This cake is a melding of the seasons. The first of spring and the first of summer. (Is it still spring? Late spring? Early summer? Sprummer?) A toast to still learning, always, and a love that is growing and changing.
People have often asked me whether what I know about love has spoiled it for me. And I just simply say, ‘Hardly.’ You can know every single ingredient in a piece of chocolate cake, and then when you sit down and eat that cake, you can still feel that joy.
— Helen Fisher
Gluten-Free Cake with Cherries, Rhubarb and a Crunchy Pecan Crumble Topping
Notes: For the cake base, you can substitute 225 grams of a gluten-free baking mix (I recommend Namaste Foods Perfect Flour Blend or Bob’s Red Mill Gluten Free 1:1 Baking Flour). If you are not gluten-free, use 225 grams of cake flour. (This measurement is about 2 1/3 cups of flour, but I highly recommend measuring by weight instead of using measuring cups.)
For the cake:
60 grams millet flour
30 grams sorghum flour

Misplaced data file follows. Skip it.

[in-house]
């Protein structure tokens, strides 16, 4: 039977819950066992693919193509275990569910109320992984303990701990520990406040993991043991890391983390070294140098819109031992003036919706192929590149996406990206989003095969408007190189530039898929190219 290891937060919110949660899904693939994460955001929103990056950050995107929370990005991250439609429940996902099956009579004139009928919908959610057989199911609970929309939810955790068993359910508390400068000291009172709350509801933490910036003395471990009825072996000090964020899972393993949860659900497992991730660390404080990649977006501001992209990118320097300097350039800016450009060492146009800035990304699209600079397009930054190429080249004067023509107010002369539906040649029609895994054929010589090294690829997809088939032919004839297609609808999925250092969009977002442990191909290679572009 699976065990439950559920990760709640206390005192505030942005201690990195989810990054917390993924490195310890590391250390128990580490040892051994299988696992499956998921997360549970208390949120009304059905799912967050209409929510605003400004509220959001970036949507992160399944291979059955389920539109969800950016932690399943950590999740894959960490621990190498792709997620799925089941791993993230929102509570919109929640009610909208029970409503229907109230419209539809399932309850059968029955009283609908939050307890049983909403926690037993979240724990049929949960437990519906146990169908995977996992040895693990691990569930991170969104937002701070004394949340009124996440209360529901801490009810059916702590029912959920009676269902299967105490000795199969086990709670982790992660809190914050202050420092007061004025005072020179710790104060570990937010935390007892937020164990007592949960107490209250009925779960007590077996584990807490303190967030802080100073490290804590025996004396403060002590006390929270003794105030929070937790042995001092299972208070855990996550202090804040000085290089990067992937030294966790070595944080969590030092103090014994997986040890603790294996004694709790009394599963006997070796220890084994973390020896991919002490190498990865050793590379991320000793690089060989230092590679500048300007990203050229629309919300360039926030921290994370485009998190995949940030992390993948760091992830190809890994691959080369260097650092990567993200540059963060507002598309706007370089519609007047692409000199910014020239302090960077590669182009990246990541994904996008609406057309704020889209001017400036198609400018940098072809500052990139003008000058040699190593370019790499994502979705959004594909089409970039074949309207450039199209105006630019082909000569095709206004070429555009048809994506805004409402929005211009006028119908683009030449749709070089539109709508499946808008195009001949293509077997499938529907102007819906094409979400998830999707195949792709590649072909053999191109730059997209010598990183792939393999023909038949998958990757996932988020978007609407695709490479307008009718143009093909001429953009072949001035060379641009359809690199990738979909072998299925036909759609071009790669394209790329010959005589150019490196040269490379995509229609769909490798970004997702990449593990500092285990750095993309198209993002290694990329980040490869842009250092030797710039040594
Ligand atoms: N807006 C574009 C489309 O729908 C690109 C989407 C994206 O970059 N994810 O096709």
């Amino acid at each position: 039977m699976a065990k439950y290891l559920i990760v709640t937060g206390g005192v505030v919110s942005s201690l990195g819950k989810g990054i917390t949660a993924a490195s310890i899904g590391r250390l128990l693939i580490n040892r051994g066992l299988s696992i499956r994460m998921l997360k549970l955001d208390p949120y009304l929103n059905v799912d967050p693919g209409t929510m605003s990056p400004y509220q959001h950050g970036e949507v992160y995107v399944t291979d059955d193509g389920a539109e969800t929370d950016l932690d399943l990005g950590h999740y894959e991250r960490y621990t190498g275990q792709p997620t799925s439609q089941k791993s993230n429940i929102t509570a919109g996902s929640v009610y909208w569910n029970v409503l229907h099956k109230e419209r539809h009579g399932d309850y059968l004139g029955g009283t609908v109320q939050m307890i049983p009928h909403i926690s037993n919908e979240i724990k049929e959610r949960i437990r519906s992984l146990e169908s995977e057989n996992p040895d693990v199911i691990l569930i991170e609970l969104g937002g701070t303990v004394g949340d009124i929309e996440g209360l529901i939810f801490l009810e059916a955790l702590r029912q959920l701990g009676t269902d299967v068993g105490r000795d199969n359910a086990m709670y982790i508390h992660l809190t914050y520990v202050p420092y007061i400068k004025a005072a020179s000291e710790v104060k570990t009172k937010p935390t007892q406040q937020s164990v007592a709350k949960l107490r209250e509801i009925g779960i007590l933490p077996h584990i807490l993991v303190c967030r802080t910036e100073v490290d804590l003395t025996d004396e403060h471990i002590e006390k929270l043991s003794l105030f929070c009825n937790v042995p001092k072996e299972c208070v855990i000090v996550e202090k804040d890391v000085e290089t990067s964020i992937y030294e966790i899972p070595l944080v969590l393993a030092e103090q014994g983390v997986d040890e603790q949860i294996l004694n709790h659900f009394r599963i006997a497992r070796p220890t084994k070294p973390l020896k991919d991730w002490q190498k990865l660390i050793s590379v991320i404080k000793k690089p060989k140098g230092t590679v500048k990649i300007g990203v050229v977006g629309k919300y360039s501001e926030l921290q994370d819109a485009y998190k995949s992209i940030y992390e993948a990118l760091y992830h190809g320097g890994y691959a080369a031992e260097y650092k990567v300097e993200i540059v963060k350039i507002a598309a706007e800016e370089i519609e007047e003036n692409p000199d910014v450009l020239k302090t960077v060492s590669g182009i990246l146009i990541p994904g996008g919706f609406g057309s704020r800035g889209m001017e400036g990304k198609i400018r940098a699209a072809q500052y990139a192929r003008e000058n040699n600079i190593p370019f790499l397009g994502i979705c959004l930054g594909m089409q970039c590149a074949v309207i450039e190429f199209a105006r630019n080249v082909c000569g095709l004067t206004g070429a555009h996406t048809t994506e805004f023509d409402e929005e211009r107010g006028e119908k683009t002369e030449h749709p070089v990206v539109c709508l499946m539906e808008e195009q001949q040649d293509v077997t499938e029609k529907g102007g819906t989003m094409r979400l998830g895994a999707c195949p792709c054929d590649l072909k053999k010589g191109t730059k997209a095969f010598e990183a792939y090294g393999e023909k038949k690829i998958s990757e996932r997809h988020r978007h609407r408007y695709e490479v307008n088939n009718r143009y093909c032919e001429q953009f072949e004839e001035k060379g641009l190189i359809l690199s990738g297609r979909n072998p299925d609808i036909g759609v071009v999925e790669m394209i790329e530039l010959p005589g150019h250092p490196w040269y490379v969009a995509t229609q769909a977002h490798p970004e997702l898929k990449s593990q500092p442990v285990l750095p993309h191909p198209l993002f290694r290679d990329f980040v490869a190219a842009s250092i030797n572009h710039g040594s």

70 grams cornstarch
40 grams potato starch
25 grams tapioca starch
1 teaspoon xanthan gum (omit if you’re using a baking mix that already contains gum)
1 teaspoon kosher salt
3 teaspoons baking powder
170 grams of organic raw sugar/evaporated cane juice
226 grams organic butter (2 sticks), room temperature
2 tablespoons milk
1 teaspoon vanilla extract
For the fruit topping:
2 cups cherries, pitted and cut in half
1½ cups thinly sliced rhubarb stalk
For the pecan crumble topping:
1 cup chopped raw pecans
¼ cup gluten-free all purpose flour
¼ cup raw sugar
¼ teaspoon ground ginger
¼ teaspoon kosher salt
3 tablespoons butter, room temperature
Prep your toppings: Remove any stems from the cherries and pit them using a cherry pitter or a straw inserted from the top (stem end), pushing the put out through the bottom. (Check out this Huff Post article for a lot of cool ways to remove cherry pits. Having tried a lot of these options, though, I highly recommend buying a cherry pitter to save yourself time and reduce mess and stress.) Once the pits are removed, slice the cherries in half. Wash your cutting board immediately to avoid staining.